have you ever thought about what your CV might look like in five years’ time?



an image of employees collaborating in the office
an image of employees collaborating in the office

If not, maybe it’s time you did.

Jobs are evolving so rapidly that some experts are saying there might not be job titles on CVs in the future…

While we don’t want to get ahead of ourselves, it’s a possibility we need to be aware of. It’s also a reminder that you need to stay ahead of the game in order to be the best candidate in the market and develop your perpetual skill set for the future. In the future, it’s possible that you will be judged not on your former experience and titles, but on your “perpetual skills”.

This could mean that you won’t necessarily be applying for a particular role within a company, but simply a place in that company, as yourself.

It used to be about your progression within roles and companies, but in the future, it is more likely to be about what you want and where you want to end up.

what does this mean for the application process?

a blonde woman wearing a light coloured shirt smiling
a blonde woman wearing a light coloured shirt smiling

You must start to look ahead, as the only way to get ahead. You need to manage your own personal brand and online profile beyond the expected social media platforms. And make sure your skills are the skills that employers will look for in a world without job titles… Here are some skill areas you can focus on refining on your CV and throughout your personal branding:

1. leadership skills.

Employers will not be necessarily looking for specific skill sets in the future, but leadership skills will still be one of the most employable attributes for employers seeking top talent at the highest level.

Make sure you refine your leadership skills in your current role or position and set yourself up for success.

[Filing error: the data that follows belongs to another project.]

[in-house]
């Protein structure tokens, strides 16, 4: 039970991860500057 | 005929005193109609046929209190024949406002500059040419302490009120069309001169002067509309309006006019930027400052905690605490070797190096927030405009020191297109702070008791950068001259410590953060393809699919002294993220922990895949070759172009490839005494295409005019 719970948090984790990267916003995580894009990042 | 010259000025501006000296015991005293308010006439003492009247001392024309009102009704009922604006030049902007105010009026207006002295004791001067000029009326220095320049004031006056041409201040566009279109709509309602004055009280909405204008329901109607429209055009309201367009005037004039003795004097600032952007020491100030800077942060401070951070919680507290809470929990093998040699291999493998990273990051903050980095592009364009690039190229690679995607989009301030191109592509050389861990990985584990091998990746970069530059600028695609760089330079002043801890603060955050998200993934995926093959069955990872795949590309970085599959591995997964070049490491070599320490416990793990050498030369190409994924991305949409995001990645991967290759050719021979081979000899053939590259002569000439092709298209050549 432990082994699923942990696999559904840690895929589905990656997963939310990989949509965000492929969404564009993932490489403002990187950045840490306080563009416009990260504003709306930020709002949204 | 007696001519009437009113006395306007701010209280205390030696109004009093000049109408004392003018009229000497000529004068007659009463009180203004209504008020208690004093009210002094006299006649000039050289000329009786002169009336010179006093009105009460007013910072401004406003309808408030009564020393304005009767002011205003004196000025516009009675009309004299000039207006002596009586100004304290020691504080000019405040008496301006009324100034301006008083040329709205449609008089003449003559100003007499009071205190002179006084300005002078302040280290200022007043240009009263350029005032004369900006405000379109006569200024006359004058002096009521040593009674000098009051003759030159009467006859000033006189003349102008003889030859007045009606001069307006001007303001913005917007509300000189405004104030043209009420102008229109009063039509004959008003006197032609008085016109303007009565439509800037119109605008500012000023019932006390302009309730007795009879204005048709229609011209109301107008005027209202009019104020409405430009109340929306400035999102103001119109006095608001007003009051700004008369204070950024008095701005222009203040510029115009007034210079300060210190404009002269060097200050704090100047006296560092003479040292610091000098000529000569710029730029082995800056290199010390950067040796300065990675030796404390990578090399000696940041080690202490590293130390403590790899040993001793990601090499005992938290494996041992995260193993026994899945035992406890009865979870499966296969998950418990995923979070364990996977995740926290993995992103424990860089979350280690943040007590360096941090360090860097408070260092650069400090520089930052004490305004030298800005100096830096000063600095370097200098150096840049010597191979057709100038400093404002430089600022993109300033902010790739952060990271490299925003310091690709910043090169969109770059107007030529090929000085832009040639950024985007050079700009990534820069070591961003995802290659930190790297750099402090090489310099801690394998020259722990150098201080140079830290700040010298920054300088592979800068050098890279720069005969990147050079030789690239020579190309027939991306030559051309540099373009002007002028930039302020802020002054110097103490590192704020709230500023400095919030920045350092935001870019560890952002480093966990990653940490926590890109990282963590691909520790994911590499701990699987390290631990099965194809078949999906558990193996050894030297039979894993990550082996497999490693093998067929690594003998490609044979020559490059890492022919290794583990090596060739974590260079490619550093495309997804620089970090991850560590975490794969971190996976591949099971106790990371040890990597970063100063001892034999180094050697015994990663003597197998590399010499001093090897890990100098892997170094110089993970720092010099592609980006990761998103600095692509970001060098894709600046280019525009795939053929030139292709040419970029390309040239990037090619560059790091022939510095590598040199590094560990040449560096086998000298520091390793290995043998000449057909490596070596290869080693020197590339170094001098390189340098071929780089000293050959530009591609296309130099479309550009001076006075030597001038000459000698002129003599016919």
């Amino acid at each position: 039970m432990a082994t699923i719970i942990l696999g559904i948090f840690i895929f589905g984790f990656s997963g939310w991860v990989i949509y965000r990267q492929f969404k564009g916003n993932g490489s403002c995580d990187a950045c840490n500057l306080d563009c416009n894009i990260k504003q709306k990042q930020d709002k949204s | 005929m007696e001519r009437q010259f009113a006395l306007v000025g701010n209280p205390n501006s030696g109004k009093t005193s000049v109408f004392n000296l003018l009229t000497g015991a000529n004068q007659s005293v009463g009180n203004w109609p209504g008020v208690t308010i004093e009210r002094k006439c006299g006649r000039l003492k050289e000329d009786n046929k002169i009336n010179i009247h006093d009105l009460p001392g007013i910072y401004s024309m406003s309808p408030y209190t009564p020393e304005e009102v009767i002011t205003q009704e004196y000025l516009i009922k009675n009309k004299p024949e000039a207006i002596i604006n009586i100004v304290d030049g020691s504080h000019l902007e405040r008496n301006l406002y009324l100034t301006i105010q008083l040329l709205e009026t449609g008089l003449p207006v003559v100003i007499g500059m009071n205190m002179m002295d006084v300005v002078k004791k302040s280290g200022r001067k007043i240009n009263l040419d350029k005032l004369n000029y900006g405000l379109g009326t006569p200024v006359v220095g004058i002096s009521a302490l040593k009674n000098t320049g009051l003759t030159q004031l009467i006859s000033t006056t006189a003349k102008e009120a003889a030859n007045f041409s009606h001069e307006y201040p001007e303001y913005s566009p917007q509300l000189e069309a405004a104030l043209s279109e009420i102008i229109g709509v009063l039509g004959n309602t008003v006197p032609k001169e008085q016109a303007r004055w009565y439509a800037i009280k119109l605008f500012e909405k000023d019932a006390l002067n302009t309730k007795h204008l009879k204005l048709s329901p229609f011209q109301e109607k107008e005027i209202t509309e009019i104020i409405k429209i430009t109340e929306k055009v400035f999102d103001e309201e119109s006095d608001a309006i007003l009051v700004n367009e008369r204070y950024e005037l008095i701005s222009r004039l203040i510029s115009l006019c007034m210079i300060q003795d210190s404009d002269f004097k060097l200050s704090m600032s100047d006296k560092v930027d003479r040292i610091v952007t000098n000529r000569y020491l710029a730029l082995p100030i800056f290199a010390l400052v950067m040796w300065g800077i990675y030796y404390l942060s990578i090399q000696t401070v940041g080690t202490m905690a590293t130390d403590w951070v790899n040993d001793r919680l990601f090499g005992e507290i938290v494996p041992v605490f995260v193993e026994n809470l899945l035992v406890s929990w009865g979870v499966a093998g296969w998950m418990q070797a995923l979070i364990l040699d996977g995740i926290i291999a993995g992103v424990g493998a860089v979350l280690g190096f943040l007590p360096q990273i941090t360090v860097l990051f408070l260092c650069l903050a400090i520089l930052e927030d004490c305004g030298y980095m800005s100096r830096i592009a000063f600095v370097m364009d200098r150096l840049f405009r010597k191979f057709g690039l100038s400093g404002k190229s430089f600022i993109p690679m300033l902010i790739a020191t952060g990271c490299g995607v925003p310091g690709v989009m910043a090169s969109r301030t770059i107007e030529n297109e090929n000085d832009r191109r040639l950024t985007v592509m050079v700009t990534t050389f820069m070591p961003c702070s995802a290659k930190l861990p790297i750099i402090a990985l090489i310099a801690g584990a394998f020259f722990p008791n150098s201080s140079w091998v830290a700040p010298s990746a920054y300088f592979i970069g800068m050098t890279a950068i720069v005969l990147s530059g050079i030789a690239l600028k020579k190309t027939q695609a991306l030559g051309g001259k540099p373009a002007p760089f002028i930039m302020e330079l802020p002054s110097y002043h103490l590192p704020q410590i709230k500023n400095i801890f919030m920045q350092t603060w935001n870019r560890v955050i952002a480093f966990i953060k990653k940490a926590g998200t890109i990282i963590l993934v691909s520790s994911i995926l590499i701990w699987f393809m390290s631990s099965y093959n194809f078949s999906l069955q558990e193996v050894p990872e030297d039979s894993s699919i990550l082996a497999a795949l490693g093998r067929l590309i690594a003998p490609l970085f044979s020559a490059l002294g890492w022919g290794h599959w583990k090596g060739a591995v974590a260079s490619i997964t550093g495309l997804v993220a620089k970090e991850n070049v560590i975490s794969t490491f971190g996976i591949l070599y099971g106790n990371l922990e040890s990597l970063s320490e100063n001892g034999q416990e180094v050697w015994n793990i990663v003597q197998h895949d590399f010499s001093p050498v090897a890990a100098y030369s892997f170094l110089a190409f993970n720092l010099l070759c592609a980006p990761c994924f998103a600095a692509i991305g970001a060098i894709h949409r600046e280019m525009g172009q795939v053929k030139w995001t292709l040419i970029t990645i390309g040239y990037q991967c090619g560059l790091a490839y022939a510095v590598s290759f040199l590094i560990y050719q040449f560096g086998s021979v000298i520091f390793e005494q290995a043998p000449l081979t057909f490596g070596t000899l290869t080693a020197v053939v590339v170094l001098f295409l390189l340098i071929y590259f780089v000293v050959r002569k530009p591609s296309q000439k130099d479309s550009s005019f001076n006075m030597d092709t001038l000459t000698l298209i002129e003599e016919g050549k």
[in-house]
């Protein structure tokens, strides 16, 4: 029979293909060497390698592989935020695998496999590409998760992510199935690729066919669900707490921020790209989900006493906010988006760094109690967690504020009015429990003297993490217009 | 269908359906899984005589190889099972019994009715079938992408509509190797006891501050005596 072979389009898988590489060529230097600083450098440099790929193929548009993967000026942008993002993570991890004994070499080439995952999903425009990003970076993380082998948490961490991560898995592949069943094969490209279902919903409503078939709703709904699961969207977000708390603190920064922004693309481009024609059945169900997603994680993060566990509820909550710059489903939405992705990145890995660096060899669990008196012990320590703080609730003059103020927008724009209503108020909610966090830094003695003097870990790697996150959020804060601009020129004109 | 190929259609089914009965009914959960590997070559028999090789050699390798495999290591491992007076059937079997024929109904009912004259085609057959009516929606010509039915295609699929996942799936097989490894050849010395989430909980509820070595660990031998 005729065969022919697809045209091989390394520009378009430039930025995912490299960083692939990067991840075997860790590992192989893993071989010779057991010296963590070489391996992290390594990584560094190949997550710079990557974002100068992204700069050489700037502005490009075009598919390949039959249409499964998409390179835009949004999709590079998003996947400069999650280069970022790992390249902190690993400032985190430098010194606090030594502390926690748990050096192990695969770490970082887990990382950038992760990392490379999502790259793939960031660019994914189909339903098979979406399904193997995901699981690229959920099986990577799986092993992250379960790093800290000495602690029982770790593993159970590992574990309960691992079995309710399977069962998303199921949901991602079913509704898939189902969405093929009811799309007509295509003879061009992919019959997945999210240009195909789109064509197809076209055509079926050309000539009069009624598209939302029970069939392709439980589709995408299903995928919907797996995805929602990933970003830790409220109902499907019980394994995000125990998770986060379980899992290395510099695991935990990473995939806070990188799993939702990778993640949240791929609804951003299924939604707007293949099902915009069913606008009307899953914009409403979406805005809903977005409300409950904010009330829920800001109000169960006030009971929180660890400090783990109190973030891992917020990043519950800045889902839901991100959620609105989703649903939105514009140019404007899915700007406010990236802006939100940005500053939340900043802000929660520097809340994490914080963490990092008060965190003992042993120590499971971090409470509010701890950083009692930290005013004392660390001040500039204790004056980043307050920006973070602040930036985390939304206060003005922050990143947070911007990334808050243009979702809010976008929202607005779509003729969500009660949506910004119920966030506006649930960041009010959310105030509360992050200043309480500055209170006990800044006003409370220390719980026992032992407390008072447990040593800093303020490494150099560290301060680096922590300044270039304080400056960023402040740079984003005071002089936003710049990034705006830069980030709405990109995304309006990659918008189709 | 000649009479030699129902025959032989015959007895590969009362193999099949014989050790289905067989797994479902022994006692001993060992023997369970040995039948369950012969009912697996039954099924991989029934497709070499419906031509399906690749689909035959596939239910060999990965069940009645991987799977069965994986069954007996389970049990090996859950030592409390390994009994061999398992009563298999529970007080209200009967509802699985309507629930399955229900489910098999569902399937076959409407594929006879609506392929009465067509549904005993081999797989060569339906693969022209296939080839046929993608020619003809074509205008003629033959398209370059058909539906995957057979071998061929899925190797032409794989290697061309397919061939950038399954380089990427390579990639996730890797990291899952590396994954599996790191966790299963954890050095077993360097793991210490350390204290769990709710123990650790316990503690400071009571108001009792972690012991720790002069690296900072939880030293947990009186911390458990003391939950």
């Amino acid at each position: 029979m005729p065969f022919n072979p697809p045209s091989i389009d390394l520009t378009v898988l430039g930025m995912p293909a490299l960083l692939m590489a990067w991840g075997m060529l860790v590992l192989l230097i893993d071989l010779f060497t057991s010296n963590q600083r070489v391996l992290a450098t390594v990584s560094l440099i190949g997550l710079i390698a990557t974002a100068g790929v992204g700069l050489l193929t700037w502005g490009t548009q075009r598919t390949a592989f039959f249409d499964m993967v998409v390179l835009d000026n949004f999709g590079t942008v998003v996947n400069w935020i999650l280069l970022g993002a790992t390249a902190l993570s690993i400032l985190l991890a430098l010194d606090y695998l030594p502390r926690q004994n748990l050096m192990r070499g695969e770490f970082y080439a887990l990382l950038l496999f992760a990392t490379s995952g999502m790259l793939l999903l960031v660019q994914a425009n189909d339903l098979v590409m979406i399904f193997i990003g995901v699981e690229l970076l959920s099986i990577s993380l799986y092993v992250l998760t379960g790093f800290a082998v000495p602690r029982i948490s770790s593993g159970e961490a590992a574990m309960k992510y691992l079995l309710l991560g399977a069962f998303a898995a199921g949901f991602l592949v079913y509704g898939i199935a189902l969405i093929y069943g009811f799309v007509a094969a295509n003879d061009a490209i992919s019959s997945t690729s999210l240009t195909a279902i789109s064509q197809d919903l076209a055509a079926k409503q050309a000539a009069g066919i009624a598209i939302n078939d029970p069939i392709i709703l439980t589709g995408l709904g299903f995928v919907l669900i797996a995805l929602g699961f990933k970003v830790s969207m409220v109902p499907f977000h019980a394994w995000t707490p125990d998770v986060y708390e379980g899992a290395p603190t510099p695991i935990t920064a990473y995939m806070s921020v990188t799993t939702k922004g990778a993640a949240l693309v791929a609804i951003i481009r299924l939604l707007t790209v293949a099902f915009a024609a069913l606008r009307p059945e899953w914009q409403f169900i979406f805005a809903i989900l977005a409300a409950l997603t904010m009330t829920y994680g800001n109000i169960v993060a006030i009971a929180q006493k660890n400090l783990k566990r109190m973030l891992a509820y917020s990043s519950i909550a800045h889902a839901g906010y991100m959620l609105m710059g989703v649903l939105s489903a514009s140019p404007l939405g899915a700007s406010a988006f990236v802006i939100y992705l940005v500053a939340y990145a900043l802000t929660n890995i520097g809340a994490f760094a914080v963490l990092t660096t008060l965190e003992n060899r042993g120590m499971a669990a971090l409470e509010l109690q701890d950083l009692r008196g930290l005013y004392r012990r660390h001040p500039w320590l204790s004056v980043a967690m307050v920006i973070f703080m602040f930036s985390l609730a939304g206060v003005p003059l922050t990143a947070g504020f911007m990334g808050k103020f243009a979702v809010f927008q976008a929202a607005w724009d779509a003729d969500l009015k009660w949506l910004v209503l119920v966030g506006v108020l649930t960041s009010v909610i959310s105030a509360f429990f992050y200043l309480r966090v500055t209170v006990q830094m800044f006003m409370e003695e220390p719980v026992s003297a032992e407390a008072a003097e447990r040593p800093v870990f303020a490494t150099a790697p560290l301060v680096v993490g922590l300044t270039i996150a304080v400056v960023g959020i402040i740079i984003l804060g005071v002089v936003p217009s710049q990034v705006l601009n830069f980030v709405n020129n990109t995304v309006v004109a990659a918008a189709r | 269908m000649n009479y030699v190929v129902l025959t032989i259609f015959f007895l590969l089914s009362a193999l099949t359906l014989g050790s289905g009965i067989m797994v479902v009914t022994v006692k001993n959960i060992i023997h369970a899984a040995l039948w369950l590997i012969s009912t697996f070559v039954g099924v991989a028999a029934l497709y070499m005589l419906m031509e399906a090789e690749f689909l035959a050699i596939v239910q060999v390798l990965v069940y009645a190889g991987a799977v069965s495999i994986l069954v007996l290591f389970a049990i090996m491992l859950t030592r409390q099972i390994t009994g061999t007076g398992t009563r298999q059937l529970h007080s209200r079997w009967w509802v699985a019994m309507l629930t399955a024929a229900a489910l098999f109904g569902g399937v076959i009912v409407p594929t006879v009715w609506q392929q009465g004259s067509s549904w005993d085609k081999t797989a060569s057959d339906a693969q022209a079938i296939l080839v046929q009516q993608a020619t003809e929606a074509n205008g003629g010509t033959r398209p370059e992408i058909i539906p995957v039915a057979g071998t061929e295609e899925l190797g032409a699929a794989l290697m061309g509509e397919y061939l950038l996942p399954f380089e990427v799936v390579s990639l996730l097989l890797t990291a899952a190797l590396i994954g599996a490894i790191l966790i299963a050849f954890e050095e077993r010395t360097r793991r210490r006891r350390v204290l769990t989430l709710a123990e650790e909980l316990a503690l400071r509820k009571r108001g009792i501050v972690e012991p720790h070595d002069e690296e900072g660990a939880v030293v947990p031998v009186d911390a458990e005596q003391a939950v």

This could mean taking on more responsibility or looking for a role that allows you to develop these skills.

2. creativity and innovation.

This primarily comes down to how forward-thinking the company is that you work for – but it can also be something you instigate.

Automation may replace some of the more mundane roles in the future, but it will be impossible for machines to take the place of creative people.

You need to be pushing the boundaries at every company you work for in order to achieve greater innovation and creativity. 

3. adaption and collaboration.

It's important that your future employer can clearly see your ability to collaborate and adapt to new environments. Working as part of a team is a vital perpetual skill and isn’t necessarily tied to one role or company.

Make sure your CV and other personal brand platforms show how well you can move between roles effectively and work well as part of a team. 

the tools you can use to accelerate the job title of “you”

Try to explain what you do and bring to a company – rather than what you have done in the past.

You may need to use these real-life job examples in an interview, but what are your real selling points before anyone gets to know you? 

Be creative about presenting yourself, while we are not encouraging you to ditch your CV (most jobs still require a CV for your application), it can be a good idea to think about other ways to present your skills.

Maybe it’s a chance to start developing a website all about you or a blog that you update regularly. Think about yourself outside of your roles, and start to develop and sell the perpetual skills you already have.

It might be time to start re-branding yourself for the future.

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